You’ll notice the bout is over before it’s technically over. This is part of moshi-ai, and I guess nobody wants to waste time on nearly-hopeless tawara dances. Shohozan had him in a very firm morozashi.

Up next, the tadpole buddies, Takakeisho and Onosho:

Remember when Onosho was the stronger one of the two?

It’s lunch time, and we have Wakamotoharu in the company of Mr. and Mrs. Chanko.

I wonder if those are for him, or if he’s taking one for his brother. Or maybe, both are for Wakatakakage. After all – sekitori eat first.

Dohyo-iri time, and Tamawashi, as usual, can’t keep his hands to himself:

Surprisingly, this gives Hokutofuji, who is right behind him, an idea what to do with his own arms:

Aha, Tamawashi! See how that feels?

Moving on to bout time, and here are a couple of diligent emergency rescue team members:

OK, maybe not so diligent. But the sign behind them definitely says they are the emergency rescue team members. Anybody feels like being rescued by Abi (わら)?

I have a couple of half-bouts to share. Sorry, apparently this sumo fan doesn’t think a tachiai is an important part of a sumo bout. 🙁

Kotoshogiku vs. Endo:

Once again, Endo gets to face the local favorite. Kotoshogiku doesn’t even have to engage in chug mode.

Shohozan vs. Takakeisho:

Hey, isn’t that the same morozashi Shohozan practice in that keiko match vs. Nishikigi earlier? Takakeisho tries the arm lock, but to no avail.

This next one is actually a Juryo bout, but I saved it for last, because, well, wow. Presenting Enho vs. Takekaze:

Wow. Just, Wow. In the last measurement, Enho weighed 97kg. Takekaze was 150kg.

And so, the Nogata event ends, and all the rikishi go back on their buses:

What, did you think I’d leave you without any pin-up rikishi for the day? That wouldn’t do. Here is Tobizaru, and he is, apparently, hot.

Note: My schedule has been taken over by, well, life. So don’t expect the next installment before Friday. Thank you for your patience!

Bouts from the lower divisions – Day 12

Terutsuyoshi’s has been called “salty” in the past, but…

Today I have few bouts for you from the black cotton mawashi divisions for you, as the interesting yusho-related bouts start tomorrow. Er… in about an hour or so. We’ll get to that shortly.

Let’s start with a Jonidan bout. I picked this one up for the big name. Well, not that big, but familiar: Kasugaryu, Hakuho’s tsukebito and the current official performer of the Yumitori-shiki. At this level, I wasn’t quite ready for the excellent sumo.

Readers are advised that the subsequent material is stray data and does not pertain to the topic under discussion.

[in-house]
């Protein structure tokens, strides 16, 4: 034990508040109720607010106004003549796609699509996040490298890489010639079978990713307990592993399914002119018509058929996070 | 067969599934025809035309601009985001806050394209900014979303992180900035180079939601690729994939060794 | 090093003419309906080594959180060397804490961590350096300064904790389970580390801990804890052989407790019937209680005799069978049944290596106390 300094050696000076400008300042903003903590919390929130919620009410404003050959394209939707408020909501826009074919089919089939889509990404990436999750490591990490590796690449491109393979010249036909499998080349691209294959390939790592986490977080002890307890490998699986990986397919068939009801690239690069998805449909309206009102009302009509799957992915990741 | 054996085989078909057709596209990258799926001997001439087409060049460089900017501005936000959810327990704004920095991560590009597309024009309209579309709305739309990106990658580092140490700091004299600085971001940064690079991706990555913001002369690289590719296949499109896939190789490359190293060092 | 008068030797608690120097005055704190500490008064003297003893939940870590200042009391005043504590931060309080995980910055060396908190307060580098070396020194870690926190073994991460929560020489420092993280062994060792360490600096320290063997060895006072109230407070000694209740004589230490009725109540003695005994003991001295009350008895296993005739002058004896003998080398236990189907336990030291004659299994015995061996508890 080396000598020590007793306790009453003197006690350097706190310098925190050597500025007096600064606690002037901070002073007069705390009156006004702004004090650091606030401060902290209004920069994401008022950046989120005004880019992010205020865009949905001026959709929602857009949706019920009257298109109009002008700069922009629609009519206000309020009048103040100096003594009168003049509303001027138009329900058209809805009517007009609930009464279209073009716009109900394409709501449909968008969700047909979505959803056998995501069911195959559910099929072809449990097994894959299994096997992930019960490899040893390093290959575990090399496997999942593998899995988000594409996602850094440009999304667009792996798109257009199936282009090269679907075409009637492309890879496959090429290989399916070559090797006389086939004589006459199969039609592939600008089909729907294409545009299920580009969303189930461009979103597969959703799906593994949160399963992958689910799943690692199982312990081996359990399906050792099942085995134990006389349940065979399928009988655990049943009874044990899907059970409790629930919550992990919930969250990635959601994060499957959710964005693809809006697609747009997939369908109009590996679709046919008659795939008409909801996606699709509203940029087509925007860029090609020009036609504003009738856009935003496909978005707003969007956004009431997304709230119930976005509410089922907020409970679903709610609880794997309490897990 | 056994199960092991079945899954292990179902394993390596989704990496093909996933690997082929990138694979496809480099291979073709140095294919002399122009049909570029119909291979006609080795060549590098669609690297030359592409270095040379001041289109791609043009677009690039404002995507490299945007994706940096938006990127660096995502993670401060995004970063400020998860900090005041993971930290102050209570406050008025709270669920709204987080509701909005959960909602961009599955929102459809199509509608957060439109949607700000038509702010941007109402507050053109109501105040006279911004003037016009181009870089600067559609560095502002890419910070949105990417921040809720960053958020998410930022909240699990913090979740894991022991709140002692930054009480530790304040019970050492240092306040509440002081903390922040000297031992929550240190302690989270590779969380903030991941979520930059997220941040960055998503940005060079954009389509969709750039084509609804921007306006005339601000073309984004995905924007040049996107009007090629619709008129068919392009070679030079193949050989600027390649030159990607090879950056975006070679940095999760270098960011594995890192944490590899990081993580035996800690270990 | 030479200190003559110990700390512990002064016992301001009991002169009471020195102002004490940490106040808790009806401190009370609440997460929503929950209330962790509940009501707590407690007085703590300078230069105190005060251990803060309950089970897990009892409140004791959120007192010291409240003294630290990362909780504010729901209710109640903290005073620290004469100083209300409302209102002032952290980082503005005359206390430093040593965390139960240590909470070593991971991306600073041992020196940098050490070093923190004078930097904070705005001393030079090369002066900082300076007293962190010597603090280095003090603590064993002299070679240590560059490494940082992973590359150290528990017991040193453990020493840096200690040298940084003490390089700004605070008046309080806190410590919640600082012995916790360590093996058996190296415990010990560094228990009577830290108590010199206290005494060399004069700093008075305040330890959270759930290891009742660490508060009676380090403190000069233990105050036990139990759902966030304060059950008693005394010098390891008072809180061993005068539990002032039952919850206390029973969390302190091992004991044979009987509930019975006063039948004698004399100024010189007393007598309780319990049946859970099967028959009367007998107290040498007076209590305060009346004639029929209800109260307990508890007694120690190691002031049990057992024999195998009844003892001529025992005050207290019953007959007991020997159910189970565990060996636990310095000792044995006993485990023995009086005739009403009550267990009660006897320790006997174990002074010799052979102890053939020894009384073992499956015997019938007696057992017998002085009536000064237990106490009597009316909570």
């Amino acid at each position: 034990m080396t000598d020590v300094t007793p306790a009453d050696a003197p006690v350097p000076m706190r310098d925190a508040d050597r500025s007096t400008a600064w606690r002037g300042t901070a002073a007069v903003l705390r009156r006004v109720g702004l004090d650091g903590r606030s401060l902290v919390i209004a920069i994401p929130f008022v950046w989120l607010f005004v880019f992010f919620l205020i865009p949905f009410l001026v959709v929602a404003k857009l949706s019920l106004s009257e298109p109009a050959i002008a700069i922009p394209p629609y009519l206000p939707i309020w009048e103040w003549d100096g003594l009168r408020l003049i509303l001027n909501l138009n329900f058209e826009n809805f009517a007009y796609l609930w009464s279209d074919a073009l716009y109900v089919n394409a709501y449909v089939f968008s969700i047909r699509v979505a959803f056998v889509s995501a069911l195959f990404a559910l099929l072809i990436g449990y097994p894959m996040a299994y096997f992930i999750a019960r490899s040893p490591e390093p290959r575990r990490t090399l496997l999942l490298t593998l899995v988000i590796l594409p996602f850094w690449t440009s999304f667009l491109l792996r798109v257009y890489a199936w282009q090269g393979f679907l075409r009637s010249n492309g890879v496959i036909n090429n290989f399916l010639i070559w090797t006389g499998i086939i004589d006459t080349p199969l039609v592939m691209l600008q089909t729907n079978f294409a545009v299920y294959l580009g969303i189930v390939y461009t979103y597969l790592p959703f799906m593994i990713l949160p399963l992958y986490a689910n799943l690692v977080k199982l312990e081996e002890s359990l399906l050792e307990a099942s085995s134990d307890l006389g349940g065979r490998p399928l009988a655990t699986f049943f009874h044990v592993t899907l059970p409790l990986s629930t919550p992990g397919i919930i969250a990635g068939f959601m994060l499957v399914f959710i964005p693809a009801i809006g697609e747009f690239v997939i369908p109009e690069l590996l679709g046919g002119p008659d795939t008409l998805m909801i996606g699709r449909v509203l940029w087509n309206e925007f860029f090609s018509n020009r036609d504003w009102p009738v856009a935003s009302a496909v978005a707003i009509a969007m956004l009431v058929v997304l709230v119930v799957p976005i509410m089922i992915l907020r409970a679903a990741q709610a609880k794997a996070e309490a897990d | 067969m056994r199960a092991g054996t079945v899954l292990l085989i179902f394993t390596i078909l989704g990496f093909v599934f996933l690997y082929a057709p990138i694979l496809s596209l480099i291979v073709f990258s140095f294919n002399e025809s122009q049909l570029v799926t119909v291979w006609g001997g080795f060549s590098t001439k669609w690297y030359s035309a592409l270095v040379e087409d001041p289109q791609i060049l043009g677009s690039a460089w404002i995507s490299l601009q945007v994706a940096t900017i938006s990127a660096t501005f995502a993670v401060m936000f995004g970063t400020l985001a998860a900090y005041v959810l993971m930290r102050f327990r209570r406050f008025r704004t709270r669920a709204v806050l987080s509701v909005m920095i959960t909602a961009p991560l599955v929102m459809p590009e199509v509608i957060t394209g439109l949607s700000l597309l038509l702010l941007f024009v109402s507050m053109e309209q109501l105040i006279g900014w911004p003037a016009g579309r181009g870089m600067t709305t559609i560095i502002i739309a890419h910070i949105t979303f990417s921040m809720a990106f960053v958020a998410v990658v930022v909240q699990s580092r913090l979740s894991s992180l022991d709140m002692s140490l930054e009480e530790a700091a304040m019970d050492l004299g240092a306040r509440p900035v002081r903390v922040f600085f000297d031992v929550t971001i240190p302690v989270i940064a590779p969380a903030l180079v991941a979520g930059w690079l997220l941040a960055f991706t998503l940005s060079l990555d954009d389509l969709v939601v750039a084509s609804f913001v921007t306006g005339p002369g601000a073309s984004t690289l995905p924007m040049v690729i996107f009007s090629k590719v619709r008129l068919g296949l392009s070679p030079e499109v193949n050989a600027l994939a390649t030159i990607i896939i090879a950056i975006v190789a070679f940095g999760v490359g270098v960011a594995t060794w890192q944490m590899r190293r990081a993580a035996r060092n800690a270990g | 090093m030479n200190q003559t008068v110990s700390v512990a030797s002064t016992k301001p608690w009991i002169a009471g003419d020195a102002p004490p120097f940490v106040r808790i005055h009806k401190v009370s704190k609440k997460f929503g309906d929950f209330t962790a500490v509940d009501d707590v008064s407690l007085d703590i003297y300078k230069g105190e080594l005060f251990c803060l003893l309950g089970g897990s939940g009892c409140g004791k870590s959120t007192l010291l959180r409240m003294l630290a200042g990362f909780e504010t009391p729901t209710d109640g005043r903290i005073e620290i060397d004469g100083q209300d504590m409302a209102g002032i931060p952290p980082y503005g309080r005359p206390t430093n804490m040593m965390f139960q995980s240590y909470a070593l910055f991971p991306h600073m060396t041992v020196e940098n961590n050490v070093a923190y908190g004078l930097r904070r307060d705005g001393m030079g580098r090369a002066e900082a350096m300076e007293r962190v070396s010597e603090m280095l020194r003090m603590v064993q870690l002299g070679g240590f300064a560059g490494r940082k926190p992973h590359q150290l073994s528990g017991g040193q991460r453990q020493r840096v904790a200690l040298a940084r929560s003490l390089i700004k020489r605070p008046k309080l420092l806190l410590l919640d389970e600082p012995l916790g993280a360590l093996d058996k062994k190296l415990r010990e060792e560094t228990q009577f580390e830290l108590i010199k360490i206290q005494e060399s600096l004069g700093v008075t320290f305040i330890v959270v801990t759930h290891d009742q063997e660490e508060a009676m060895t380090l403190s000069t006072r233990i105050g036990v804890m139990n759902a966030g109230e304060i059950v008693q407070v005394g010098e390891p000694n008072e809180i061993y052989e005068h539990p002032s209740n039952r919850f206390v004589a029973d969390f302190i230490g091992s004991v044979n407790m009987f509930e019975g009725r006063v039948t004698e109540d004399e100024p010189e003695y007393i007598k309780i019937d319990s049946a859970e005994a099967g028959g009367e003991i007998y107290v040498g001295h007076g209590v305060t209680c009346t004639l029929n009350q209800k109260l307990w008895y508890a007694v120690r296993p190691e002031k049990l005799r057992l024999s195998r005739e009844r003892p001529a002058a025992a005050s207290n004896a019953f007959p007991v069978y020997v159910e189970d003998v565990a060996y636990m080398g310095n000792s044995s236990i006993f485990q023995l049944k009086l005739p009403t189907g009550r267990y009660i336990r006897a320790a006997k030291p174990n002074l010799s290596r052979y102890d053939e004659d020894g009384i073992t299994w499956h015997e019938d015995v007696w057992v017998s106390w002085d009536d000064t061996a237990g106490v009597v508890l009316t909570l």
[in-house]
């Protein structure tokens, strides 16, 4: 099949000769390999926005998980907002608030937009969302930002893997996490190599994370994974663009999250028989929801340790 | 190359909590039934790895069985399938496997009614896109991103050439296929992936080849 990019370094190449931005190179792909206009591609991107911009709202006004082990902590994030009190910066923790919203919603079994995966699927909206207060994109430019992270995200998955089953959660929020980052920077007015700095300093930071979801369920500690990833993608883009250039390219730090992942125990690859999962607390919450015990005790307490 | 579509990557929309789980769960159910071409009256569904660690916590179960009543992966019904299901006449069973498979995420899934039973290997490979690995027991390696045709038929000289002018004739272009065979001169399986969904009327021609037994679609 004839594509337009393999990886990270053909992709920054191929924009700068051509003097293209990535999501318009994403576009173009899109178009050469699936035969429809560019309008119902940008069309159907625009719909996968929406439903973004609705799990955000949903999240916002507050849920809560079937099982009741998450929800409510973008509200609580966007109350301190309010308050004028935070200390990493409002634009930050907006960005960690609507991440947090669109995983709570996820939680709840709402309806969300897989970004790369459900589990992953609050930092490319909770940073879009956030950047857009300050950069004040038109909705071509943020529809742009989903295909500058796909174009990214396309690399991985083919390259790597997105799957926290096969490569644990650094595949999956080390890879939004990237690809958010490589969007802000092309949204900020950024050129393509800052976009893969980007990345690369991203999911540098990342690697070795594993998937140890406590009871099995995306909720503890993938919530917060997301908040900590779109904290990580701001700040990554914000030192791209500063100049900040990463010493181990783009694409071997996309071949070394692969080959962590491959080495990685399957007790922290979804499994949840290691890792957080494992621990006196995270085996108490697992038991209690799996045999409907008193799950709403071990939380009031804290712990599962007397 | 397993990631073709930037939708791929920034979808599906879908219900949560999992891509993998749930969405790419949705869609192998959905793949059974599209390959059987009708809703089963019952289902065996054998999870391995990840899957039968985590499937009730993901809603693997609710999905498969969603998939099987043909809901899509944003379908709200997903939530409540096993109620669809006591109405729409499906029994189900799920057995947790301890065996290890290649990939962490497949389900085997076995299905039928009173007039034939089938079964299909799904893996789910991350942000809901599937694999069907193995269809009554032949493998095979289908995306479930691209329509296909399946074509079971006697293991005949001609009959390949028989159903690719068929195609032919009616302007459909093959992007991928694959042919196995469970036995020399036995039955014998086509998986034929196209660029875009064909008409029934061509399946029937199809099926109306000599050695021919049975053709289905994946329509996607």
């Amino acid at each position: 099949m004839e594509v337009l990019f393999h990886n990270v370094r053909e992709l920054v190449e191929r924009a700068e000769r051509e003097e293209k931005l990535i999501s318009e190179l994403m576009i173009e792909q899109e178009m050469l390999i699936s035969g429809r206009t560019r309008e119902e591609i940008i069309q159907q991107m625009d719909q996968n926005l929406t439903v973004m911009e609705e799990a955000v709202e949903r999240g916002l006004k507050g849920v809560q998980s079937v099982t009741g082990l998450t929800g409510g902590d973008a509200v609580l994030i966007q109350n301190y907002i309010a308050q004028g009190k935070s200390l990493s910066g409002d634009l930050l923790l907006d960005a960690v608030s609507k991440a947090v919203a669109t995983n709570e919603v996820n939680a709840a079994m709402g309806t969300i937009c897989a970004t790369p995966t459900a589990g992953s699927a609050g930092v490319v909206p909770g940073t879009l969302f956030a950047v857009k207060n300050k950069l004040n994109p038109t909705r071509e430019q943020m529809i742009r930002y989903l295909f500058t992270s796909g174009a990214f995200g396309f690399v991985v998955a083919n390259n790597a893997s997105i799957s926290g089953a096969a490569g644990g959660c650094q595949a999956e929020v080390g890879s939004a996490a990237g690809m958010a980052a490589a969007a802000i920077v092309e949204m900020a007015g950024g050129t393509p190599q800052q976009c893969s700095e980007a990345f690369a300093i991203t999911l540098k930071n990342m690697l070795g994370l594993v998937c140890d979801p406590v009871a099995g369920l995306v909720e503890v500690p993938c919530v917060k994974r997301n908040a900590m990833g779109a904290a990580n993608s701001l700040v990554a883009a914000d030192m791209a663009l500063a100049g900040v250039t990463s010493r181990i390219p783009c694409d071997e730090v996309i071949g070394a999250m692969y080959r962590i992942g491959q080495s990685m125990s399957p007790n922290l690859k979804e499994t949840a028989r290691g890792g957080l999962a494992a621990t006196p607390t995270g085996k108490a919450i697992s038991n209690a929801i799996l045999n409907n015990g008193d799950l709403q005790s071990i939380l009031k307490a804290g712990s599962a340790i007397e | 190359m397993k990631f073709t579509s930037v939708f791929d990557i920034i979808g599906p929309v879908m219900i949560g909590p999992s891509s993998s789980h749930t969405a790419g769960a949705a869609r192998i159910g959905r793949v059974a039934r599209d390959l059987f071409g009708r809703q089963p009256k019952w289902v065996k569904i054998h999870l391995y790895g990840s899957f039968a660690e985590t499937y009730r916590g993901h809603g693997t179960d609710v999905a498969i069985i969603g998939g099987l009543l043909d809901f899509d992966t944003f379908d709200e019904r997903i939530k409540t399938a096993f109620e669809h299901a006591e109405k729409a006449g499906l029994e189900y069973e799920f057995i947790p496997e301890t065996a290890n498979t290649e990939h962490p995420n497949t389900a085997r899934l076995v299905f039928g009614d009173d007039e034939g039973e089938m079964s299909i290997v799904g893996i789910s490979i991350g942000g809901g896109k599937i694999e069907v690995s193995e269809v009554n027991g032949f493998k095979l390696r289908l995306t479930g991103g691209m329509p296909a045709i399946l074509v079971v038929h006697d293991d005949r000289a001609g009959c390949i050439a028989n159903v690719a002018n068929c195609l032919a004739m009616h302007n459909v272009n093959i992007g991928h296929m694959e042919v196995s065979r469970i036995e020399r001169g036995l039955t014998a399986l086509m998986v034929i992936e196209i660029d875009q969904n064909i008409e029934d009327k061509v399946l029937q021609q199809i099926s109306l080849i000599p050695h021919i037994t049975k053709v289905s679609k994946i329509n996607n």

The rival is Chura, from Miyagino beya, which means he and Kasugaryu probably know each other quite well. But although Kasugaryu is Hakuho’s tsukebito, he is from Nakagawa beya rather than Miyagino, and so they are eligible for a match. (The video includes two additional matches – Tamanoryu/Okunisato, Dewanosora/Ezuka).

Wasn’t that lovely? Both sides have good control of their feet and balance, and so recover several times before the deciding move. I guess Kasugaryu’s age is one of the deciding factors. If Kasugaryu was Chura’s age, we might have ended up with a…

Niban-go torinaoshi

Here is a little gem for you. Sumo is not a sport of stamina. When the bout is long, the wrestlers lose much of their power. This, in turn, may prolong it further as they go into a leaning contest which is hard for either to break.

Therefore, there is a limit to the length of the bout. In the top two divisions, after four minutes of wrestling with the bout in a stalemate, a procedure called “Mizu-iri” (water break) takes place. This involves the gyoji (at a signal from the shimpan) tapping the wrestlers’ backs (much like when he needs to retie a mawashi). He then memorizes the positions of their feet and grips, and then they get a short break, after which they assume the same position, based on the gyoji’s memory and help from the video room if needed.

That’s a complex procedure, and in Makushita and below they have a simpler one. As the time limit is reached, again, the timekeeping shimpan signals to the head shimpan, who in turn raises a hand to attract the gyoji’s attention. But in this case, the bout is simply stopped, and a torinaoshi is called. The torinaoshi, unlike one that comes after a monoii resolution, doesn’t take place immediately, but rather, after the next two bouts. This allows the participants to rest a while.

Here is what it looks like, in today’s Jonidan bout between Kototaiko and Mori:

The video title says it’s a mizu-iri, but it isn’t one. The gyoji, it appears, is inexperienced, and the shimpan have to remind him what to do.

By the way, I should mention that although there are four sides to the dohyo, there are five shimpan sitting around it. The one sitting closest to the red tassel is the time-keeping shimpan (left hand ref in the video above).

For comparison, I’m adding a video of a mizu-iri, in the bout between Terunofuji and Ichinojo, Haru 2015. The video is timed just before the break.


Here is a Makushita bout between Ryuko and Ichiyamamoto. Ichiyamamoto has reached as far as Makushita 3 in the past year, but has struggled to survive in the Heaven/Hell interface area with his light frame. Ryuko is also a young up-and-comer, but also suffered a slump as he hit mid-Makushita – from which he seems to have recovered. They are both 4-1 coming into this bout.

Very nice ashitori there. Ryuko is the winner, and will continue his climb up the banzuke and into the purgatory area.

State of the Yusho races Makushita and below

In Jonokuchi, the only lossless rikishi, with 6-0, is Hatooka. Today he is facing Kojikara, who is 5-1. Besides Kojikara, four more wrestlers are 5-1. So if Hatooka wins, it’s his yusho, and if he loses, there will be an interesting playoff situation, where it’s still unclear how many will participate – between 3 and 5. This is because two of the wrestlers who are 5-1 (Yuma and Kokuryunami) have already faced each other, so they are scheduled for their last bout against wrestlers who are not in the yusho race, so both, either or neither may win. In short – ask me tomorrow!